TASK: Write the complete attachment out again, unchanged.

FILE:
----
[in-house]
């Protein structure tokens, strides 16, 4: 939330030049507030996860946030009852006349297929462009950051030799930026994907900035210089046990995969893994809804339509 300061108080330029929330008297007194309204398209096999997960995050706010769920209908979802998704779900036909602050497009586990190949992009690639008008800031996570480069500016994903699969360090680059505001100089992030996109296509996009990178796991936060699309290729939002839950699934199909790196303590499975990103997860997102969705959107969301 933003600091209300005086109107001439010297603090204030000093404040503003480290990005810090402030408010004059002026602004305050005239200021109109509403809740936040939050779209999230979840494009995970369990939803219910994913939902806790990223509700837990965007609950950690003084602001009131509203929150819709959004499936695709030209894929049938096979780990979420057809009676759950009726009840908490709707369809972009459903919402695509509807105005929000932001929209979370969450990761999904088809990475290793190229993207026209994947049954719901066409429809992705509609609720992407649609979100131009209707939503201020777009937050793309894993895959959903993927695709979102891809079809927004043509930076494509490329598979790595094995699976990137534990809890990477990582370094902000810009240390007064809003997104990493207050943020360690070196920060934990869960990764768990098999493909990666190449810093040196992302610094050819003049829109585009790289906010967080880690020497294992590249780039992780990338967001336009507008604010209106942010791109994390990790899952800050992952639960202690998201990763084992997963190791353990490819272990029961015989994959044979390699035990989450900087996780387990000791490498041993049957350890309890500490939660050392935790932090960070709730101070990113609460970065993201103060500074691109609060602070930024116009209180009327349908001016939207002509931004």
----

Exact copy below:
[in-house]
């Protein structure tokens, strides 16, 4: 939330030049507030996860946030009852006349297929462009950051030799930026994907900035210089046990995969893994809804339509 300061108080330029929330008297007194309204398209096999997960995050706010769920209908979802998704779900036909602050497009586990190949992009690639008008800031996570480069500016994903699969360090680059505001100089992030996109296509996009990178796991936060699309290729939002839950699934199909790196303590499975990103997860997102969705959107969301 933003600091209300005086109107001439010297603090204030000093404040503003480290990005810090402030408010004059002026602004305050005239200021109109509403809740936040939050779209999230979840494009995970369990939803219910994913939902806790990223509700837990965007609950950690003084602001009131509203929150819709959004499936695709030209894929049938096979780990979420057809009676759950009726009840908490709707369809972009459903919402695509509807105005929000932001929209979370969450990761999904088809990475290793190229993207026209994947049954719901066409429809992705509609609720992407649609979100131009209707939503201020777009937050793309894993895959959903993927695709979102891809079809927004043509930076494509490329598979790595094995699976990137534990809890990477990582370094902000810009240390007064809003997104990493207050943020360690070196920060934990869960990764768990098999493909990666190449810093040196992302610094050819003049829109585009790289906010967080880690020497294992590249780039992780990338967001336009507008604010209106942010791109994390990790899952800050992952639960202690998201990763084992997963190791353990490819272990029961015989994959044979390699035990989450900087996780387990000791490498041993049957350890309890500490939660050392935790932090960070709730101070990113609460970065993201103060500074691109609060602070930024116009209180009327349908001016939207002509931004």